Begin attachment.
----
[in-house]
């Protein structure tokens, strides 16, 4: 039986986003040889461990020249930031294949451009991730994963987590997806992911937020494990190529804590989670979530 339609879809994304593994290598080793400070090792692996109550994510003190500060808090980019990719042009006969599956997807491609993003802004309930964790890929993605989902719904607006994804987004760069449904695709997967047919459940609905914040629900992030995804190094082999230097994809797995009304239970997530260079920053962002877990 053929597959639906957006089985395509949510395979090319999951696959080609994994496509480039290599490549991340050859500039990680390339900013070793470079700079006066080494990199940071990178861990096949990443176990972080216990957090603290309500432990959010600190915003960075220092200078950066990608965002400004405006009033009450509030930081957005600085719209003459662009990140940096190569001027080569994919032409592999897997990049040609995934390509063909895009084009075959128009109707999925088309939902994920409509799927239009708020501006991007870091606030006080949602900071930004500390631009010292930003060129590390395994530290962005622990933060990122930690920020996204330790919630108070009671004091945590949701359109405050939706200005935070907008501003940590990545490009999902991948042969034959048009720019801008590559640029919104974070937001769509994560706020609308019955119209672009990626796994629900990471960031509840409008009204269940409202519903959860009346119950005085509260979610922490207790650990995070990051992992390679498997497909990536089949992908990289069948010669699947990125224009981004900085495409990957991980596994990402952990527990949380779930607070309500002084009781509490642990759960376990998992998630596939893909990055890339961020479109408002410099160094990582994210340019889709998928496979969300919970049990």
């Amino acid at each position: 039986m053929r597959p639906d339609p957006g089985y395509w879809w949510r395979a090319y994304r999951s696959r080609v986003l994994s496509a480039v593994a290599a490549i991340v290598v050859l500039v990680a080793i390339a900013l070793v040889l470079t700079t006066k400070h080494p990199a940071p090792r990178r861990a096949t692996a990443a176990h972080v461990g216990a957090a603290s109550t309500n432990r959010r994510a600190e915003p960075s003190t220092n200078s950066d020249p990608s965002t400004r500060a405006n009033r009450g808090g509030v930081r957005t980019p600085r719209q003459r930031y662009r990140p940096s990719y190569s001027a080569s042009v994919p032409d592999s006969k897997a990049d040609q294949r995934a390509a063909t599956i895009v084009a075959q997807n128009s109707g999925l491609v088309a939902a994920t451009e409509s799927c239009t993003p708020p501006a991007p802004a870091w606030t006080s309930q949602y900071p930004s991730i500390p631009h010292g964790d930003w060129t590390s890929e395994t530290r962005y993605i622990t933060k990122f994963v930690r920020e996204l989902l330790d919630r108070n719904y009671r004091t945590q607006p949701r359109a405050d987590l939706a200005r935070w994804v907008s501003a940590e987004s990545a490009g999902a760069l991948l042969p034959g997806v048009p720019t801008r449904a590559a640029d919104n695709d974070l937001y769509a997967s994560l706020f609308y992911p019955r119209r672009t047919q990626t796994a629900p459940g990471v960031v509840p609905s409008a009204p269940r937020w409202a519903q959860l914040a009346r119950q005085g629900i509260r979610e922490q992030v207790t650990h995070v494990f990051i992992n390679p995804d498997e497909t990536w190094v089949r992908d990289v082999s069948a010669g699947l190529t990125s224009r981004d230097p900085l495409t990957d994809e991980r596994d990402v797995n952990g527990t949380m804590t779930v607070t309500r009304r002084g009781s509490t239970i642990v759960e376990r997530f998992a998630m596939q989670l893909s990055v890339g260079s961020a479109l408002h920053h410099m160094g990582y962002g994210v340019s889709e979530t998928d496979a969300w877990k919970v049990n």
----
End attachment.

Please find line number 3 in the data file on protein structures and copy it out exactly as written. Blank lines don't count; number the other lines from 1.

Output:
């Amino acid at each position: 039986m053929r597959p639906d339609p957006g089985y395509w879809w949510r395979a090319y994304r999951s696959r080609v986003l994994s496509a480039v593994a290599a490549i991340v290598v050859l500039v990680a080793i390339a900013l070793v040889l470079t700079t006066k400070h080494p990199a940071p090792r990178r861990a096949t692996a990443a176990h972080v461990g216990a957090a603290s109550t309500n432990r959010r994510a600190e915003p960075s003190t220092n200078s950066d020249p990608s965002t400004r500060a405006n009033r009450g808090g509030v930081r957005t980019p600085r719209q003459r930031y662009r990140p940096s990719y190569s001027a080569s042009v994919p032409d592999s006969k897997a990049d040609q294949r995934a390509a063909t599956i895009v084009a075959q997807n128009s109707g999925l491609v088309a939902a994920t451009e409509s799927c239009t993003p708020p501006a991007p802004a870091w606030t006080s309930q949602y900071p930004s991730i500390p631009h010292g964790d930003w060129t590390s890929e395994t530290r962005y993605i622990t933060k990122f994963v930690r920020e996204l989902l330790d919630r108070n719904y009671r004091t945590q607006p949701r359109a405050d987590l939706a200005r935070w994804v907008s501003a940590e987004s990545a490009g999902a760069l991948l042969p034959g997806v048009p720019t801008r449904a590559a640029d919104n695709d974070l937001y769509a997967s994560l706020f609308y992911p019955r119209r672009t047919q990626t796994a629900p459940g990471v960031v509840p609905s409008a009204p269940r937020w409202a519903q959860l914040a009346r119950q005085g629900i509260r979610e922490q992030v207790t650990h995070v494990f990051i992992n390679p995804d498997e497909t990536w190094v089949r992908d990289v082999s069948a010669g699947l190529t990125s224009r981004d230097p900085l495409t990957d994809e991980r596994d990402v797995n952990g527990t949380m804590t779930v607070t309500r009304r002084g009781s509490t239970i642990v759960e376990r997530f998992a998630m596939q989670l893909s990055v890339g260079s961020a479109l408002h920053h410099m160094g990582y962002g994210v340019s889709e979530t998928d496979a969300w877990k919970v049990n």